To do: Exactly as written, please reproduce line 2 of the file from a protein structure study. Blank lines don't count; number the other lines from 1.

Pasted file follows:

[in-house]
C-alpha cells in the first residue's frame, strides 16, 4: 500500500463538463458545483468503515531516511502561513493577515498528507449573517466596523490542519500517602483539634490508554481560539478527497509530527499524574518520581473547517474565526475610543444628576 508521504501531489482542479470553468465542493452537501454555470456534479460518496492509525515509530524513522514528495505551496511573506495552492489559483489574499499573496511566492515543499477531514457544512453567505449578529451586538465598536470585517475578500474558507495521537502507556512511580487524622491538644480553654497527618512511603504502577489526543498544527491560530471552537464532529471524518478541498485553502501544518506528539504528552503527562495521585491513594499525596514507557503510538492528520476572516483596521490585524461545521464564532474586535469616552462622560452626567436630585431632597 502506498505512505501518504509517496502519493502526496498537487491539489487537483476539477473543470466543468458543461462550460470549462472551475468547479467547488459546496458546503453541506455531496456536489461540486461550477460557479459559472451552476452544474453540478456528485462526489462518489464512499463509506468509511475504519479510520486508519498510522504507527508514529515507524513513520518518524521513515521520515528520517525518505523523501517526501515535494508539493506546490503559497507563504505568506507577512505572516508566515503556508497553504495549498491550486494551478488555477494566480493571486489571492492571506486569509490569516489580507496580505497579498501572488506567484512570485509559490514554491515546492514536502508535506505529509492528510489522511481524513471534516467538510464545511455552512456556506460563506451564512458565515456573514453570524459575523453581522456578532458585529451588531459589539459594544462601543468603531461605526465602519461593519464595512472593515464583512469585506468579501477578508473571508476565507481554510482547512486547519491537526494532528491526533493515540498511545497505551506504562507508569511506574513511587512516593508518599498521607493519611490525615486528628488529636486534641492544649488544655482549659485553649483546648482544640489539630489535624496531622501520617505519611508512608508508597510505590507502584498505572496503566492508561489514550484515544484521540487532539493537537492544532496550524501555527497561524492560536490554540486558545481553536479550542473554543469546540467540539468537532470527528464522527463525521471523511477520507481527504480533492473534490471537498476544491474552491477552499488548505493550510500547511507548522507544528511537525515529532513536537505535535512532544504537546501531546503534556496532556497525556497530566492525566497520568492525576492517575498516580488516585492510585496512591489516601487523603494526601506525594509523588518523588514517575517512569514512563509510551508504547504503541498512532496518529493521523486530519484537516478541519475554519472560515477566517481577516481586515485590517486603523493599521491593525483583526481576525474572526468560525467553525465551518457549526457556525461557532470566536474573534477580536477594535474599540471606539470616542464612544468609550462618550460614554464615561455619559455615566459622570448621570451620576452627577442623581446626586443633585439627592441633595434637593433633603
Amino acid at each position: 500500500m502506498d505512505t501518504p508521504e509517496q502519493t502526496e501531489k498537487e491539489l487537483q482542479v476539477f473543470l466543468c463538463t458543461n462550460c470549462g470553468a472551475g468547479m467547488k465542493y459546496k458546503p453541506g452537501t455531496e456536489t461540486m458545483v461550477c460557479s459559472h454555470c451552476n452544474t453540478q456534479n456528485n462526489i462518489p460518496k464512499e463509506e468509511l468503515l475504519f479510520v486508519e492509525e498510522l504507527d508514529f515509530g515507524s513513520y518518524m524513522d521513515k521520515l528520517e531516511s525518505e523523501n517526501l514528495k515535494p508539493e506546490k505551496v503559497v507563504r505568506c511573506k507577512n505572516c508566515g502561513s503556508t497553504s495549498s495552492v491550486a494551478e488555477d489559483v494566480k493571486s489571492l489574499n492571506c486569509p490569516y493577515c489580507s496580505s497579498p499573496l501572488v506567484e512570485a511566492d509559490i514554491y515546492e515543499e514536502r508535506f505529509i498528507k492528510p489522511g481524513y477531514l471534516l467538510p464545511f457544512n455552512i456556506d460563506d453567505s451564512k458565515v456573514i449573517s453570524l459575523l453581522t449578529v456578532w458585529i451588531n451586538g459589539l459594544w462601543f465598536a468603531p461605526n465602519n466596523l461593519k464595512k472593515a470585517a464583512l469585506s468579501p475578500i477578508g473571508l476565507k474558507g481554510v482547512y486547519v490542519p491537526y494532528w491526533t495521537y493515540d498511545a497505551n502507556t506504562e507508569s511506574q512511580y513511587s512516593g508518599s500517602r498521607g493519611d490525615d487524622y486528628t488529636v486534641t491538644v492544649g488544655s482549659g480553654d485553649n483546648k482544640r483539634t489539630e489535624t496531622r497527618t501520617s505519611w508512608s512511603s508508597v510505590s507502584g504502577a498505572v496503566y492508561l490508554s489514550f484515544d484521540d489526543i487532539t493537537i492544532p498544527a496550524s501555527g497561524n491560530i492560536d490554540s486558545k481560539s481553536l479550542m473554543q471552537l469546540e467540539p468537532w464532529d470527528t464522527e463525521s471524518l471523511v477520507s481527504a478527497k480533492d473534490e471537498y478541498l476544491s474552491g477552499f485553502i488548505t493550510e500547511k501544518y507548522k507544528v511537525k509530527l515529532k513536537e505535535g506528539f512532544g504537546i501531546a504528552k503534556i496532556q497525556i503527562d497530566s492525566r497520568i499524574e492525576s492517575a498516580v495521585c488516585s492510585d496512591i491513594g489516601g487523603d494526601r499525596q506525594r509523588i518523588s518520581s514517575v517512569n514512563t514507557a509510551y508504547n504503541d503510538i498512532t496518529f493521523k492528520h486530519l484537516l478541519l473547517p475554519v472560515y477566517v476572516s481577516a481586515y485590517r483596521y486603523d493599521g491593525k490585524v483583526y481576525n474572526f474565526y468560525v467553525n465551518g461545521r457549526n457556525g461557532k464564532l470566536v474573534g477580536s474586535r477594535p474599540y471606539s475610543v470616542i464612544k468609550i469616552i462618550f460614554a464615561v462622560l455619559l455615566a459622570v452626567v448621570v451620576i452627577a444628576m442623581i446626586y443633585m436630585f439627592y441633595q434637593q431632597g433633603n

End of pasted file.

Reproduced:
C-alpha cells in the first residue's frame, strides 16, 4: 500500500463538463458545483468503515531516511502561513493577515498528507449573517466596523490542519500517602483539634490508554481560539478527497509530527499524574518520581473547517474565526475610543444628576 508521504501531489482542479470553468465542493452537501454555470456534479460518496492509525515509530524513522514528495505551496511573506495552492489559483489574499499573496511566492515543499477531514457544512453567505449578529451586538465598536470585517475578500474558507495521537502507556512511580487524622491538644480553654497527618512511603504502577489526543498544527491560530471552537464532529471524518478541498485553502501544518506528539504528552503527562495521585491513594499525596514507557503510538492528520476572516483596521490585524461545521464564532474586535469616552462622560452626567436630585431632597 502506498505512505501518504509517496502519493502526496498537487491539489487537483476539477473543470466543468458543461462550460470549462472551475468547479467547488459546496458546503453541506455531496456536489461540486461550477460557479459559472451552476452544474453540478456528485462526489462518489464512499463509506468509511475504519479510520486508519498510522504507527508514529515507524513513520518518524521513515521520515528520517525518505523523501517526501515535494508539493506546490503559497507563504505568506507577512505572516508566515503556508497553504495549498491550486494551478488555477494566480493571486489571492492571506486569509490569516489580507496580505497579498501572488506567484512570485509559490514554491515546492514536502508535506505529509492528510489522511481524513471534516467538510464545511455552512456556506460563506451564512458565515456573514453570524459575523453581522456578532458585529451588531459589539459594544462601543468603531461605526465602519461593519464595512472593515464583512469585506468579501477578508473571508476565507481554510482547512486547519491537526494532528491526533493515540498511545497505551506504562507508569511506574513511587512516593508518599498521607493519611490525615486528628488529636486534641492544649488544655482549659485553649483546648482544640489539630489535624496531622501520617505519611508512608508508597510505590507502584498505572496503566492508561489514550484515544484521540487532539493537537492544532496550524501555527497561524492560536490554540486558545481553536479550542473554543469546540467540539468537532470527528464522527463525521471523511477520507481527504480533492473534490471537498476544491474552491477552499488548505493550510500547511507548522507544528511537525515529532513536537505535535512532544504537546501531546503534556496532556497525556497530566492525566497520568492525576492517575498516580488516585492510585496512591489516601487523603494526601506525594509523588518523588514517575517512569514512563509510551508504547504503541498512532496518529493521523486530519484537516478541519475554519472560515477566517481577516481586515485590517486603523493599521491593525483583526481576525474572526468560525467553525465551518457549526457556525461557532470566536474573534477580536477594535474599540471606539470616542464612544468609550462618550460614554464615561455619559455615566459622570448621570451620576452627577442623581446626586443633585439627592441633595434637593433633603